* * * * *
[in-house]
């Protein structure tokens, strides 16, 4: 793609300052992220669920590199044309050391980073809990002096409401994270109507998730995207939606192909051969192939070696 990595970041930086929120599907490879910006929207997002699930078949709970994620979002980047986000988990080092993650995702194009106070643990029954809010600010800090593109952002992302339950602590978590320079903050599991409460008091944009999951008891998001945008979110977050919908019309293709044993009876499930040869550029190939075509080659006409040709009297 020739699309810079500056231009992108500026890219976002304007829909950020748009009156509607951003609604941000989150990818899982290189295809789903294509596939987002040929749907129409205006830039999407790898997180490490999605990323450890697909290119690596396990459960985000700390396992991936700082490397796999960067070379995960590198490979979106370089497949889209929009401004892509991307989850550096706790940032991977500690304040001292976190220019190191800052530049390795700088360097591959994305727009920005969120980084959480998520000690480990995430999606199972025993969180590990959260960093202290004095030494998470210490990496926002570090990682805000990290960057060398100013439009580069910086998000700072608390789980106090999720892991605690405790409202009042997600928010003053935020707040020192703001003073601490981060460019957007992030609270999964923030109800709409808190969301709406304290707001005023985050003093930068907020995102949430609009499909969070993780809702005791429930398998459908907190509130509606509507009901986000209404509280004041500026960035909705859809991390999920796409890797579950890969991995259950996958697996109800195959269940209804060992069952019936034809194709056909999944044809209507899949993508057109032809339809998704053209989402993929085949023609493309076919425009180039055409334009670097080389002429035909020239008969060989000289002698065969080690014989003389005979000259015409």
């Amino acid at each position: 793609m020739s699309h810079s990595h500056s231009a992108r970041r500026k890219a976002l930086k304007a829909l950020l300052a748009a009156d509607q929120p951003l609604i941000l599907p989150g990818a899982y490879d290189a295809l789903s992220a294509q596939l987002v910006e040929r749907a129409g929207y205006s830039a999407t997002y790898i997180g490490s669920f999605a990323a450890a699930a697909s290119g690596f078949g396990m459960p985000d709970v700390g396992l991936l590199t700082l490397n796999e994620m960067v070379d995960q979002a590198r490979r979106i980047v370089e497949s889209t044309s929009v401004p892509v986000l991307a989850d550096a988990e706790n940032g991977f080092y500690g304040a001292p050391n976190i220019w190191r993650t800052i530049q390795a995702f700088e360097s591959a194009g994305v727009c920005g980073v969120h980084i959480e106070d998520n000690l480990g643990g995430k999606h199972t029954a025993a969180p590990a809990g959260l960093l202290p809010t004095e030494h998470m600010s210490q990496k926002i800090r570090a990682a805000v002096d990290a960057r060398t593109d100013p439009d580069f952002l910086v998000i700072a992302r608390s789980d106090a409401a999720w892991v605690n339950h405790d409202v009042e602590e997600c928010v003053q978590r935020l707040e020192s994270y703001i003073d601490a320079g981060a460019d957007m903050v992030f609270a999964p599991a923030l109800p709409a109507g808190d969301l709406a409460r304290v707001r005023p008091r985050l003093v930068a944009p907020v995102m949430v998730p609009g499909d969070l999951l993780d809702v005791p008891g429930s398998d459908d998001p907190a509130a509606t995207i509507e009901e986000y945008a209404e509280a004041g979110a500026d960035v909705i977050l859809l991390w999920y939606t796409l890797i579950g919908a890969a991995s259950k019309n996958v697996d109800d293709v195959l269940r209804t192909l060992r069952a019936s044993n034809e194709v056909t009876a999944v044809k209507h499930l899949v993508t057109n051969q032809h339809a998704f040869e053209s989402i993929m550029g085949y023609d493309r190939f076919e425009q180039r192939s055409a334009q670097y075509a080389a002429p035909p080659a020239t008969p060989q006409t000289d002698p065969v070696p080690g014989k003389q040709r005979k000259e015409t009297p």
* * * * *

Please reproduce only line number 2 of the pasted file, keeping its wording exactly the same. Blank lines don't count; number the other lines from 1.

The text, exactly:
């Protein structure tokens, strides 16, 4: 793609300052992220669920590199044309050391980073809990002096409401994270109507998730995207939606192909051969192939070696 990595970041930086929120599907490879910006929207997002699930078949709970994620979002980047986000988990080092993650995702194009106070643990029954809010600010800090593109952002992302339950602590978590320079903050599991409460008091944009999951008891998001945008979110977050919908019309293709044993009876499930040869550029190939075509080659006409040709009297 020739699309810079500056231009992108500026890219976002304007829909950020748009009156509607951003609604941000989150990818899982290189295809789903294509596939987002040929749907129409205006830039999407790898997180490490999605990323450890697909290119690596396990459960985000700390396992991936700082490397796999960067070379995960590198490979979106370089497949889209929009401004892509991307989850550096706790940032991977500690304040001292976190220019190191800052530049390795700088360097591959994305727009920005969120980084959480998520000690480990995430999606199972025993969180590990959260960093202290004095030494998470210490990496926002570090990682805000990290960057060398100013439009580069910086998000700072608390789980106090999720892991605690405790409202009042997600928010003053935020707040020192703001003073601490981060460019957007992030609270999964923030109800709409808190969301709406304290707001005023985050003093930068907020995102949430609009499909969070993780809702005791429930398998459908907190509130509606509507009901986000209404509280004041500026960035909705859809991390999920796409890797579950890969991995259950996958697996109800195959269940209804060992069952019936034809194709056909999944044809209507899949993508057109032809339809998704053209989402993929085949023609493309076919425009180039055409334009670097080389002429035909020239008969060989000289002698065969080690014989003389005979000259015409």